|A wacky wicked witch with tasty plans for Hansel.|
Anyone expecting a typical fairy tale opera in Oberlin this past weekend was in for a pleasant surprise. Instead, director Jonathon Field played Engelbert Humperdinck’s Hänsel und Gretel for laughs and splash, with animated characters in outrageous costumes poking, punching and brawling their way through big, colorful sets. German Romanticism was never so much fun.
Field, an associate professor at the Oberlin Conservatory of Music, has a longstanding reputation as an innovative opera director. He was one of the first to use video-projected and computer-generated scenery, and has handled material ranging from Mozart and Rossini to Adams and Glass. Other contemporary work includes the American premiere of Lost Highway, an opera based on the David Lynch film, and the world premiere of the jazz opera Leave Me Alone.
When the curtain opened on Hänsel und Gretel Saturday night, it looked like the classic children’s story: an impoverished brother and sister working in a barren forest cottage, complaining of hunger pangs. But these were not helpless innocents. Hänsel (Marisa Novak in a trouser role) traded verbal and then physical jabs with Gretel (Alexis Aimé), and soon the two were squaring off like boxers. When their mother (Kayleigh Decker) came home she proved to be even more of a bruiser, whacking the kids around and, in a witty foretaste of the wicked witch, shoving Hänsel’s head into the fireplace.
Arriving after the rambunctious siblings were sent to the deepest part of the forest to pick strawberries, dad (Daveed Buzaglo) affectionately threw his wife to the floor and declared “I’ll give you a smack!” after she called him a “tavern cavalier.” In almost any other context, this would be domestic abuse. But Field’s choreography was superb, with the fights more like dance scenes and the spills decidedly slapstick. Brisk, colorful music from the pit helped keep the atmosphere light and the narrative in high gear.
As darkness closed in around the children in the forest, the music turned suspenseful without losing its grace and sparkle, and magical characters began to appear. The Sandman (Micaela Aldridge), looking like The Shadow, sang Hänsel and Gretel to sleep. A full moon rose and shattered in a cloud of pixie dust that brought 14 angels in white gowns onstage to surround and protect them. In contrast to the combative tone of the opening scenes, the ensemble piece was delicate and endearing, as soft as a goodnight kiss.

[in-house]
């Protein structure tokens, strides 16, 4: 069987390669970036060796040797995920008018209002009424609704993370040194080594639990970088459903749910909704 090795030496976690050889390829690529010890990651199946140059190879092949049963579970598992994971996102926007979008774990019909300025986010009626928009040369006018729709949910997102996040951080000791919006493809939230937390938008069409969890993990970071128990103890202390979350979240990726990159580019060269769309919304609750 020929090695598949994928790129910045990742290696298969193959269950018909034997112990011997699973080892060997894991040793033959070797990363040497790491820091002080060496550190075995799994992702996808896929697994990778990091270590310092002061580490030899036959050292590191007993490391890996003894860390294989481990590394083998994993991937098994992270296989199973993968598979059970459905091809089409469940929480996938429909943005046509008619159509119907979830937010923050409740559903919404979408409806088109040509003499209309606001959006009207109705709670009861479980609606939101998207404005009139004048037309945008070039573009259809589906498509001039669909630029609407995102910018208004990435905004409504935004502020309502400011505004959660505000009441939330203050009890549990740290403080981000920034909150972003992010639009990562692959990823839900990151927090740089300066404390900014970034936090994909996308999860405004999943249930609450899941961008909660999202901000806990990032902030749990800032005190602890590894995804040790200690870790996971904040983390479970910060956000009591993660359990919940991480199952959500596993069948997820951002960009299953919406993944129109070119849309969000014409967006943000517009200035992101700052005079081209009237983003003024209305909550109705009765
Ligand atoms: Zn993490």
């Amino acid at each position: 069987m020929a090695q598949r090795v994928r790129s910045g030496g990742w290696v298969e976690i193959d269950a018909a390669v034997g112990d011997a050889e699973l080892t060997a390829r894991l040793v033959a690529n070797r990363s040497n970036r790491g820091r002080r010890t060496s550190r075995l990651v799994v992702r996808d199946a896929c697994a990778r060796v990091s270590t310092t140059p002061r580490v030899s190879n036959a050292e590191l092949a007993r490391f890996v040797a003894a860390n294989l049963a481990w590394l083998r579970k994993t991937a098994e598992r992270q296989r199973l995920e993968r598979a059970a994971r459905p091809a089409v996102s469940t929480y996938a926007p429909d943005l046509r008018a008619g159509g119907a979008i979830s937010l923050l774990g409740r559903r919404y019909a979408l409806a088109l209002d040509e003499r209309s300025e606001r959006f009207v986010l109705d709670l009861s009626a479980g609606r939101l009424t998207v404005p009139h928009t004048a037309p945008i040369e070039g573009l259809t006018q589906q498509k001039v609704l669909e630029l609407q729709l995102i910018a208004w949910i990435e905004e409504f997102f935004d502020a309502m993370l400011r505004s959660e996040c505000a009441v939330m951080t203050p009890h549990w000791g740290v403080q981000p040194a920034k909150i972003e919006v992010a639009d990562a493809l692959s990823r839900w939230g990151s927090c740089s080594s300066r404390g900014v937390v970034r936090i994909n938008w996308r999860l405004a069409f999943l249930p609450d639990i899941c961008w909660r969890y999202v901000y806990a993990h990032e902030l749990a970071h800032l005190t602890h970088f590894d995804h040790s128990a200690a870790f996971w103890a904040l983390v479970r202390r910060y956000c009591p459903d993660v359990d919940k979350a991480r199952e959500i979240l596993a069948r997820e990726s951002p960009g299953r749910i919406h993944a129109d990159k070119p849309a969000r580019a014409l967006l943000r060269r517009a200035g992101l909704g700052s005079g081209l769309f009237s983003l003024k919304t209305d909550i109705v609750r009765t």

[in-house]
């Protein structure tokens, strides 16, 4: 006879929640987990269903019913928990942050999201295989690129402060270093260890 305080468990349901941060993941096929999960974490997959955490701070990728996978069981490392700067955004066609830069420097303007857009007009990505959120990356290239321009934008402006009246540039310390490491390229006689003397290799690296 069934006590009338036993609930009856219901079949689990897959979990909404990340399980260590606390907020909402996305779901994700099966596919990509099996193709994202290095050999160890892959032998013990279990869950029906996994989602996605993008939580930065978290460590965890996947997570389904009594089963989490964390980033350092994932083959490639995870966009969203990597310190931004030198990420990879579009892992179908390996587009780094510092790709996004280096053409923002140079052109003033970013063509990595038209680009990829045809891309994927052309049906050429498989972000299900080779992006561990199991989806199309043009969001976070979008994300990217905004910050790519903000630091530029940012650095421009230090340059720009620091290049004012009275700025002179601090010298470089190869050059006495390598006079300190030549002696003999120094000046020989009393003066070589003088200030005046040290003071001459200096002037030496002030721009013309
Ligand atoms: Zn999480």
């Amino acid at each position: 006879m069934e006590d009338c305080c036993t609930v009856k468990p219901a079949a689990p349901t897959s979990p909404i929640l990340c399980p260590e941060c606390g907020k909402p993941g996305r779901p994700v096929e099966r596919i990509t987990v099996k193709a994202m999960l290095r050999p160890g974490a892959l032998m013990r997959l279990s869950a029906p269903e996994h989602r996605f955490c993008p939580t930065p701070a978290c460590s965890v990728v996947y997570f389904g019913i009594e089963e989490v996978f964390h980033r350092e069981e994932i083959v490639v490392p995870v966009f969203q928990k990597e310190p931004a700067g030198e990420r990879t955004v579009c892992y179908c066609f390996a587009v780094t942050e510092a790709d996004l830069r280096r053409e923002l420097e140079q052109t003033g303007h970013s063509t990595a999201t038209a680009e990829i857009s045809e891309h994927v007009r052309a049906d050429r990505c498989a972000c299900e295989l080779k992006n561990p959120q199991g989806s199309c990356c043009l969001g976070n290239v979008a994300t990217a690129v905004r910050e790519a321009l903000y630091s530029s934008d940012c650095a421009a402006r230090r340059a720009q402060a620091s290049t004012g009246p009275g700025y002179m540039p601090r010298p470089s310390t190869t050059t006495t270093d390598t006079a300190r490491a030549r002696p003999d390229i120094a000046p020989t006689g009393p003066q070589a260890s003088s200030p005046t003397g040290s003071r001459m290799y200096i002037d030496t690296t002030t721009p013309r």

|A different kind of wake-up call.|
The second half opened with the Dew Sprite (Emily Peragine), a dizzy character in elaborate white fringe and silver glitter, awakening the children (and herself) with a magic hammer. Gretel was about to go after songbirds with a slingshot when the trees parted to reveal the gingerbread house, a Gaudi-inspired riot of pastels at impossible angles festooned with candy canes, sugar trim and gingerbread children – some dolls, others live faces embedded in the walls.
The witch (Karen Jesse) appeared first in dark notes in the music, then in an electric outfit straight out of Little Nemo in Slumberland, topped by a black bowler with feathers. The only nonstudent in the cast (though an ’04 Oberlin grad), Jesse made the most of her brief time onstage, showing great dramatic flair and a strong voice with a wicked cackle. Having Gretel shove her in the oven wasn’t enough for this production; her body was dragged out and Hänsel cut off her head, which he and Gretel stood holding during a concluding choral number that included their parents and children freed from the witch’s magic spell.
The gruesome touches reflected an understanding and appreciation of the source material, which has been sanitized in most modern collections of Grimm Brothers fairy tales. Field’s genius was in preserving that element while packaging it in a nonthreatening way, undercutting the horror with laughter. He was aided greatly by conductor Raphael Jiménez and the student orchestra, who kept the atmosphere bubbly and bright.
The student singers showed poise and promise, with particularly strong work from Kayleigh Decker. In some ways the sets were even more impressive, big and smart enough for a professional production. Even the supertitles got an occasional laugh, with lines like the witch’s reaction to Hänsel not being fat enough to eat: “Then pretty little Gretel is the blue-plate special.”
In all, a witty and entertaining production, and another reminder of how lucky we are to have Oberlin.
For more on the Oberlin Opera Theater Program: http://new.oberlin.edu/conservatory/departments/opera-theater/
For more on Karen Jesse: http://www.karenjesse.com/
Photos: Oberlin Conservatory/John Seyfried